Felony Holding Him Back?

Chris is trying to overcome some legal problems from his teen years to jump into a good career. Chris also admits he floated through life until about a year ago.

QUESTION: Chris in North Carolina is trying to overcome some legal problems from his teen years to jump into a good career. He was convicted of a felony and has straightened his life out, but he says it’s keeping him from getting a good job. Chris also admits he floated through life until about a year ago. Dave tells Chris it’s his history of floating through life that’s the bigger problem.

ANSWER: That’s not true. Is it limiting? Yes. Are there some positions that absolutely won’t even consider you for that? Yes. But “no matter where you go or what you do” is overstated. Truthfully—I’m an employer, I employ 350 people—the bigger problem with you right now being interviewed than your felony is you’re floating up until now. Your adulthood, your track record during adulthood, is a bigger problem for you being employed than your track record as a teen.

I think the big thing is it may be a self-employed application for you. It may be something that you look at, and you say, “Hey, I’m going to start my business doing this and doing that.” Some things you absolutely—with traditional, big company-type jobs—they’re just simply not going to put somebody on with a felony record anywhere. That’s a possibility, but it doesn’t keep you from getting a real estate license. You could do that and go sell real estate. You can have a felony and have a real estate license. It doesn’t keep you from selling. Lots of places would allow you to sell cars or… There are all kinds of things you could do out there.

I think part of this has just been your career track in general. The thing you ran into in your teens just kind of set you off on a negative course overall. You’ve got to change the trajectory of your overall course. I can promise you ... it is limiting, and it is a problem, but it doesn’t completely destroy your life and keep you from being able to win. It just doesn’t. I know too many people with felonies who have done well in their lives and made decisions to go on. That’s what I think your issue is.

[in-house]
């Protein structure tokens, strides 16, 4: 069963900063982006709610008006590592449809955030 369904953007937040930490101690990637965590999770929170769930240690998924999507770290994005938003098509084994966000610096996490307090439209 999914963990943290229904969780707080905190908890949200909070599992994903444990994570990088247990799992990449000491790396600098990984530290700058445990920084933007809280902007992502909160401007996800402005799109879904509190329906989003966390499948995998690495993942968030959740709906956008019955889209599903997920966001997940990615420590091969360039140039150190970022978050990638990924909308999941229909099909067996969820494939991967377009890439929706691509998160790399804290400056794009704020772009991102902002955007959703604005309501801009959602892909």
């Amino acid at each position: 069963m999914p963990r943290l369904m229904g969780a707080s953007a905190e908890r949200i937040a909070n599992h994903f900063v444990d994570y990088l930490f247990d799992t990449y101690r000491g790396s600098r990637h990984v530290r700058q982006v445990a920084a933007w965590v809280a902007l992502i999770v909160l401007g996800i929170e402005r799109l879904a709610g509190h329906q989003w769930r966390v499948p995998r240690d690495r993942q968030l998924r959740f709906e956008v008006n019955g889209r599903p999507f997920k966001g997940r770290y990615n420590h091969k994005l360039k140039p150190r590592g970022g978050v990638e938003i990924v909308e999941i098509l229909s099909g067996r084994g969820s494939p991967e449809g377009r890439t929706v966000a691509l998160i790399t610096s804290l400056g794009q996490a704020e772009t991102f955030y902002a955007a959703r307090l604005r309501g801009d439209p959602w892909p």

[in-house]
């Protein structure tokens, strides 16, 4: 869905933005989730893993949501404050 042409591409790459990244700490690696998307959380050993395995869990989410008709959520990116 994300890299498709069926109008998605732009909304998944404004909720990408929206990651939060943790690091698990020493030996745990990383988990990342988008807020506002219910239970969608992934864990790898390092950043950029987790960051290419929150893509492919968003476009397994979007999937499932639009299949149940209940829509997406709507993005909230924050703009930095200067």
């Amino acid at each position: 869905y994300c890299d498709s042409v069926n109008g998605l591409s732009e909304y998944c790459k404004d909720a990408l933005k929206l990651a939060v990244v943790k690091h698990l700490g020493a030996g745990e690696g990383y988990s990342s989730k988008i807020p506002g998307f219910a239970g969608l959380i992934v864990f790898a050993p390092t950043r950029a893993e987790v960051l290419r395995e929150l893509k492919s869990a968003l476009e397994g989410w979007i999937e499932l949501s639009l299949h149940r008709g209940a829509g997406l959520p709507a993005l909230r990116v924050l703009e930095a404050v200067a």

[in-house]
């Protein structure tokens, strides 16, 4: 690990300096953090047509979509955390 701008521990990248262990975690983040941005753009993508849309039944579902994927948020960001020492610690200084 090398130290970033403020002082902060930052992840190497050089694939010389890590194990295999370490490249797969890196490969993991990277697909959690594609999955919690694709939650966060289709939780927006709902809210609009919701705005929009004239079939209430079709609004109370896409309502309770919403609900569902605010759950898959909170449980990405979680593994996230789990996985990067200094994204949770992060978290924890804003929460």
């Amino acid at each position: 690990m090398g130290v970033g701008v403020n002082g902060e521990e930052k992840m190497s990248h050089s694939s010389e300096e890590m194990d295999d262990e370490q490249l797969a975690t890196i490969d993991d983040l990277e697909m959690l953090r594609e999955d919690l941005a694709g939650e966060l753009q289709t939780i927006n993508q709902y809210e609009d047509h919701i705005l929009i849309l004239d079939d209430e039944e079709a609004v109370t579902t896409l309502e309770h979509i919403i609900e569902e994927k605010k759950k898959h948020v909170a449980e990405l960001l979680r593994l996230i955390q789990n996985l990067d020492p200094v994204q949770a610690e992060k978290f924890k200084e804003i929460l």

Let me send you a book to read that’ll help you with this. It’s called 48 Days to the Work You Love. Granted, you’re not going to get a job where you have to be bonded because you can’t be bonded at this stage of your life. You’re not going to get a job in securities or something like that. That kind of stuff is not going to work for you. I get that. There are tons of self-employed options. There’s no reason you couldn’t run a construction company. There’s no reason you couldn’t build something. There’s no reason you couldn’t sell something. There are all kinds of options out there. Read this book. It’s by Dan Miller, a good friend of mine—48 Days to the Work You Love. Begin to think that way, and get outside of being defined by this.

I went through a bankruptcy 20-something years ago. That limits you too. There are some things you can’t apply to do if you have a bankruptcy on your record. But when you have a bankruptcy on your record 25 years ago, it’s different than you having one 25 minutes ago. Time also heals some of these things. Yes, there is the actual fact of the limitation, but the bigger limitation is if you let it define you. That’s my point.